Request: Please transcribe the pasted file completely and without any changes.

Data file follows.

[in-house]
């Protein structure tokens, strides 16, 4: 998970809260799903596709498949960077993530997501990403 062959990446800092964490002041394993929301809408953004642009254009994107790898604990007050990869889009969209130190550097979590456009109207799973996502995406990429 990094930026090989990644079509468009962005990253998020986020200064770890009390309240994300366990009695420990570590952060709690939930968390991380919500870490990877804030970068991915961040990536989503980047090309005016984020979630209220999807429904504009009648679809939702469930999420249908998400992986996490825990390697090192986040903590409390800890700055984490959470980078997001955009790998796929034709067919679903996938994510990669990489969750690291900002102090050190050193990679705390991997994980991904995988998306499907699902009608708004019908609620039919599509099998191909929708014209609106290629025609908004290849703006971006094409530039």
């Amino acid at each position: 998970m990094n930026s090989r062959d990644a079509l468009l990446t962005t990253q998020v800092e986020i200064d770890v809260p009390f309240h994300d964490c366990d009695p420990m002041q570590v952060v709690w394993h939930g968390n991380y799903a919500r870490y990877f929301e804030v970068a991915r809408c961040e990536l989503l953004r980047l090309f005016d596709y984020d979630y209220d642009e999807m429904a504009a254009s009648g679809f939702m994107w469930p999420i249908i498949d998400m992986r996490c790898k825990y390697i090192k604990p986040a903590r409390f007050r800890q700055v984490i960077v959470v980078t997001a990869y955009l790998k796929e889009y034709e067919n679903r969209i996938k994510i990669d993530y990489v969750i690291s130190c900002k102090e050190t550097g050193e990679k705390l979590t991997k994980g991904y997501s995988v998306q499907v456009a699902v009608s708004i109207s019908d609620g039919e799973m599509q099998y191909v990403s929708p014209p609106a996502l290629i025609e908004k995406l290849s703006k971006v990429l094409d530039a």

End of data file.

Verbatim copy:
[in-house]
């Protein structure tokens, strides 16, 4: 998970809260799903596709498949960077993530997501990403 062959990446800092964490002041394993929301809408953004642009254009994107790898604990007050990869889009969209130190550097979590456009109207799973996502995406990429 990094930026090989990644079509468009962005990253998020986020200064770890009390309240994300366990009695420990570590952060709690939930968390991380919500870490990877804030970068991915961040990536989503980047090309005016984020979630209220999807429904504009009648679809939702469930999420249908998400992986996490825990390697090192986040903590409390800890700055984490959470980078997001955009790998796929034709067919679903996938994510990669990489969750690291900002102090050190050193990679705390991997994980991904995988998306499907699902009608708004019908609620039919599509099998191909929708014209609106290629025609908004290849703006971006094409530039």
């Amino acid at each position: 998970m990094n930026s090989r062959d990644a079509l468009l990446t962005t990253q998020v800092e986020i200064d770890v809260p009390f309240h994300d964490c366990d009695p420990m002041q570590v952060v709690w394993h939930g968390n991380y799903a919500r870490y990877f929301e804030v970068a991915r809408c961040e990536l989503l953004r980047l090309f005016d596709y984020d979630y209220d642009e999807m429904a504009a254009s009648g679809f939702m994107w469930p999420i249908i498949d998400m992986r996490c790898k825990y390697i090192k604990p986040a903590r409390f007050r800890q700055v984490i960077v959470v980078t997001a990869y955009l790998k796929e889009y034709e067919n679903r969209i996938k994510i990669d993530y990489v969750i690291s130190c900002k102090e050190t550097g050193e990679k705390l979590t991997k994980g991904y997501s995988v998306q499907v456009a699902v009608s708004i109207s019908d609620g039919e799973m599509q099998y191909v990403s929708p014209p609106a996502l290629i025609e908004k995406l290849s703006k971006v990429l094409d530039a």